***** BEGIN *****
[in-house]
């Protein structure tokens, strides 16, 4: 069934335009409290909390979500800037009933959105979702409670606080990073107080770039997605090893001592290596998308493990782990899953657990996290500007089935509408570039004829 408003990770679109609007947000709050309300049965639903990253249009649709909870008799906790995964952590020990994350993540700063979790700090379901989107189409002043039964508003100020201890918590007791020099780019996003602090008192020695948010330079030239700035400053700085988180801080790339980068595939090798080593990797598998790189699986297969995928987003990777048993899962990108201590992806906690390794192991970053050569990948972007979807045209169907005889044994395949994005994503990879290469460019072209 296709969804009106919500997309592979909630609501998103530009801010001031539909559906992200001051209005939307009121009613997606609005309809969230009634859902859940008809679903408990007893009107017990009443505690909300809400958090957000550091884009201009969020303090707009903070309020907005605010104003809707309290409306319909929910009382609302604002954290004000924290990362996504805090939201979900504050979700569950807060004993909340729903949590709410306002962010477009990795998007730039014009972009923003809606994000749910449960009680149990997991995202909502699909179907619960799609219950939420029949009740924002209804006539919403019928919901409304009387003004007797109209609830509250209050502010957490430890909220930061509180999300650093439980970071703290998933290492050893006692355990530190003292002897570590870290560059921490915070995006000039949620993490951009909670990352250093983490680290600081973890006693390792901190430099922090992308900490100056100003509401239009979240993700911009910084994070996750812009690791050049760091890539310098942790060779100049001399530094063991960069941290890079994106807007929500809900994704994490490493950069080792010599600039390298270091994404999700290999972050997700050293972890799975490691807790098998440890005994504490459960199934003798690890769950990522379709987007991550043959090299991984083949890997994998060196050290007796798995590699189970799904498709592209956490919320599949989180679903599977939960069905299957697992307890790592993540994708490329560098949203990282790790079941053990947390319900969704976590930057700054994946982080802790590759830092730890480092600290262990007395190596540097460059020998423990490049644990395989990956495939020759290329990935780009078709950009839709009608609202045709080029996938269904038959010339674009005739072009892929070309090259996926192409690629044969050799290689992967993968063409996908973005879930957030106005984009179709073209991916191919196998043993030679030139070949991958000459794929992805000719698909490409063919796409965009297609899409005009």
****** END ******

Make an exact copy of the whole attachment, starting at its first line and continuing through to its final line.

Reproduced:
[in-house]
């Protein structure tokens, strides 16, 4: 069934335009409290909390979500800037009933959105979702409670606080990073107080770039997605090893001592290596998308493990782990899953657990996290500007089935509408570039004829 408003990770679109609007947000709050309300049965639903990253249009649709909870008799906790995964952590020990994350993540700063979790700090379901989107189409002043039964508003100020201890918590007791020099780019996003602090008192020695948010330079030239700035400053700085988180801080790339980068595939090798080593990797598998790189699986297969995928987003990777048993899962990108201590992806906690390794192991970053050569990948972007979807045209169907005889044994395949994005994503990879290469460019072209 296709969804009106919500997309592979909630609501998103530009801010001031539909559906992200001051209005939307009121009613997606609005309809969230009634859902859940008809679903408990007893009107017990009443505690909300809400958090957000550091884009201009969020303090707009903070309020907005605010104003809707309290409306319909929910009382609302604002954290004000924290990362996504805090939201979900504050979700569950807060004993909340729903949590709410306002962010477009990795998007730039014009972009923003809606994000749910449960009680149990997991995202909502699909179907619960799609219950939420029949009740924002209804006539919403019928919901409304009387003004007797109209609830509250209050502010957490430890909220930061509180999300650093439980970071703290998933290492050893006692355990530190003292002897570590870290560059921490915070995006000039949620993490951009909670990352250093983490680290600081973890006693390792901190430099922090992308900490100056100003509401239009979240993700911009910084994070996750812009690791050049760091890539310098942790060779100049001399530094063991960069941290890079994106807007929500809900994704994490490493950069080792010599600039390298270091994404999700290999972050997700050293972890799975490691807790098998440890005994504490459960199934003798690890769950990522379709987007991550043959090299991984083949890997994998060196050290007796798995590699189970799904498709592209956490919320599949989180679903599977939960069905299957697992307890790592993540994708490329560098949203990282790790079941053990947390319900969704976590930057700054994946982080802790590759830092730890480092600290262990007395190596540097460059020998423990490049644990395989990956495939020759290329990935780009078709950009839709009608609202045709080029996938269904038959010339674009005739072009892929070309090259996926192409690629044969050799290689992967993968063409996908973005879930957030106005984009179709073209991916191919196998043993030679030139070949991958000459794929992805000719698909490409063919796409965009297609899409005009």